The Artwork I Bought From The Devil

The first time I went to Prague was during the summer of ’98. It was the moment “Mezzanine” was released by Massive Attack.

Traveling solo and lightly, I had no plans, no phone and certainly no camera. I discovered a hostel run out of a school building and found myself swept down into underground passageways, drinking Velvet, dancing at parties, accompanied by a former Russian sniper, and walking the sinuous cobblestone streets that taught me the freedom of not knowing what was around the corner or even where exactly I was. The city, then, had a magnetism for risk and magic that was nothing but seductive.

The second and third time I visited Prague, while crossing the Charles Bridge, there was an older man wearing knobby red horns on his head, working on his paintings, selling his art. His work consisted mostly of self-portraits: images of himself with his horns on his head posed on the Charles Bridge, looking away, his tongue flailing out to one side. Sometimes he had a sun visor on and painted himself with the visor, but he always had his little red horns, and he was always stationed on a particular edge of the bridge.  He did, however, also paint pastoral scenes of the Czech countryside and some of the Charles Bridge itself. He seemed to be there every day regardless of weather: He baked under the summer sun and on my winter trip, there he was again, selling and making his art. I made it a point to talk to him before I left to go home, conversing with him a bit in German, and ended up buying a few of his paintings. It was irresistible.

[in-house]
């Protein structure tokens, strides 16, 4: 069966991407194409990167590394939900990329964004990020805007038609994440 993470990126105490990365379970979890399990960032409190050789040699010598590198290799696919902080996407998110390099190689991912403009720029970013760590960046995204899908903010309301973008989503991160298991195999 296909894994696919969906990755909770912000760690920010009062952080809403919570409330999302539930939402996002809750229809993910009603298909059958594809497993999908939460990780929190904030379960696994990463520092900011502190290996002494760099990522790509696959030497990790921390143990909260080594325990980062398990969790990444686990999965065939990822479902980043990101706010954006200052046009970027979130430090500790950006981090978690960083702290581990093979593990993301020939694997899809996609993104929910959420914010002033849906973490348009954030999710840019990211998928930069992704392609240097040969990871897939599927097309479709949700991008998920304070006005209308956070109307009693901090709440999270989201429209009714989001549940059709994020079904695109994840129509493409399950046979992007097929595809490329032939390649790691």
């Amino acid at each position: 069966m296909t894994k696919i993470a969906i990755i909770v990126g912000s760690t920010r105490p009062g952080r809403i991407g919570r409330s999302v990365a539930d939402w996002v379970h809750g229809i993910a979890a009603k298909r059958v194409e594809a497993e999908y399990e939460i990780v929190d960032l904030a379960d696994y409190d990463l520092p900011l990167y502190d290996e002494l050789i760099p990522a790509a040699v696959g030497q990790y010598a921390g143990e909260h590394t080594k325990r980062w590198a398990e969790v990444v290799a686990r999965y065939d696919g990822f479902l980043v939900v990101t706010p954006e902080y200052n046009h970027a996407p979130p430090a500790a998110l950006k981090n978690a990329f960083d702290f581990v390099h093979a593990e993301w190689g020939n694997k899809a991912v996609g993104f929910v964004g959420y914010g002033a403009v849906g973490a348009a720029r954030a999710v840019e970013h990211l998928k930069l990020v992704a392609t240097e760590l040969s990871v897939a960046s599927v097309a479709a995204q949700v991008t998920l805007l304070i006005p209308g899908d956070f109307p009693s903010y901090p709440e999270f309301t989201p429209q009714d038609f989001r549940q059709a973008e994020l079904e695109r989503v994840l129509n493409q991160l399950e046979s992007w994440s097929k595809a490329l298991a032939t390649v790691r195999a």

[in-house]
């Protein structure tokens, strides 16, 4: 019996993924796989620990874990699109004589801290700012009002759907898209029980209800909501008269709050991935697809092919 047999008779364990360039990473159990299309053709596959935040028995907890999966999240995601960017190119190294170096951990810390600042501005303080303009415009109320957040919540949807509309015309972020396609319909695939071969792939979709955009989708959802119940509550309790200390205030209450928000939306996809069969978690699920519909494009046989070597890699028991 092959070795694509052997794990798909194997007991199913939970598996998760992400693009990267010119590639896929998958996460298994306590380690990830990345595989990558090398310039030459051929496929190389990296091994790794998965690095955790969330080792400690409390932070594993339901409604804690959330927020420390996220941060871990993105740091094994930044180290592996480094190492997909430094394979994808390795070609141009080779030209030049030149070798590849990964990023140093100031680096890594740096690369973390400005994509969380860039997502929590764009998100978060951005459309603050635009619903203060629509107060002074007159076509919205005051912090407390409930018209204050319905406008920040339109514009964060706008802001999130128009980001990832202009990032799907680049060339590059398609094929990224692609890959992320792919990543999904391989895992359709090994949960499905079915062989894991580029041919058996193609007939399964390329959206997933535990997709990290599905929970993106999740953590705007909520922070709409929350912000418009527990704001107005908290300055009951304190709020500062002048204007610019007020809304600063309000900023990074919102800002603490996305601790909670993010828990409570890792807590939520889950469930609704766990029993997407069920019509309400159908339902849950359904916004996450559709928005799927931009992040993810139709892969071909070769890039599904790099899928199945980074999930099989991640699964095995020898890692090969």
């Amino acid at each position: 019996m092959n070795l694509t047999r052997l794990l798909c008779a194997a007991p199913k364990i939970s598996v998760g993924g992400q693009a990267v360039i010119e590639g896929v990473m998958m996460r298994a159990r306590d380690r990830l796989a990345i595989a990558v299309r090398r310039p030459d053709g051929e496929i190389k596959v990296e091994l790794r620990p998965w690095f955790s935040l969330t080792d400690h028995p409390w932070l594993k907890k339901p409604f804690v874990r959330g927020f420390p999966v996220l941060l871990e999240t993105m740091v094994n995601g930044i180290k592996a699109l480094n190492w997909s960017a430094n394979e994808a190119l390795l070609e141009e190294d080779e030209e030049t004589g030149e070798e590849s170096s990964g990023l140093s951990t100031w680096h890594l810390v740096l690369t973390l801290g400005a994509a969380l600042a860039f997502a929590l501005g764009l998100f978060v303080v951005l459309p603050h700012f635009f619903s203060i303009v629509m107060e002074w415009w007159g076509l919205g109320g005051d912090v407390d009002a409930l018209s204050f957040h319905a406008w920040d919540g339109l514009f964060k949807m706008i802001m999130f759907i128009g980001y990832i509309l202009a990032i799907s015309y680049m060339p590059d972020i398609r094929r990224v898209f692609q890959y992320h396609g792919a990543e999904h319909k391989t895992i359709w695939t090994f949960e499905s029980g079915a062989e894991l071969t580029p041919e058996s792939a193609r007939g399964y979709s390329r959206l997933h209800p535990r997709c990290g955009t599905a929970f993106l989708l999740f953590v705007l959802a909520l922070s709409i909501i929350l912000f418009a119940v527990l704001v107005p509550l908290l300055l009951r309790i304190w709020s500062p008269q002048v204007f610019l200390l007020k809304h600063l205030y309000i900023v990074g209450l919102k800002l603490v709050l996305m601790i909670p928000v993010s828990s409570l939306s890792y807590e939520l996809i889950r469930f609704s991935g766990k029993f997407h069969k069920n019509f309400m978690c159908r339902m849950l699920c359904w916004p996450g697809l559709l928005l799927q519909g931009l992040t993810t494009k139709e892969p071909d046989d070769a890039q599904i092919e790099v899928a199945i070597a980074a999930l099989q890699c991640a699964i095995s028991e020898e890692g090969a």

All I’ve had were these paintings and my memories of this artist, until I decided to look him up again to see if he was still around, only to find out that he had passed away, sometime over the past couple of years. I kept reading that he was also referred to as “Devil Man” or “Devil of the Charles Bridge.” He was known, as I remember then, by locals as “The Professor of the Charles Bridge.” Apparently, he had been a professor prior to his Charles Bridge post.

His real name is Antonin Votava and I imagine that he continues to contribute to the fog, fading in and out, over the bridge that crosses the Vltava River.

Here are my paintings by Antonin Votava and some images I found of him online. I’m glad someone took photos.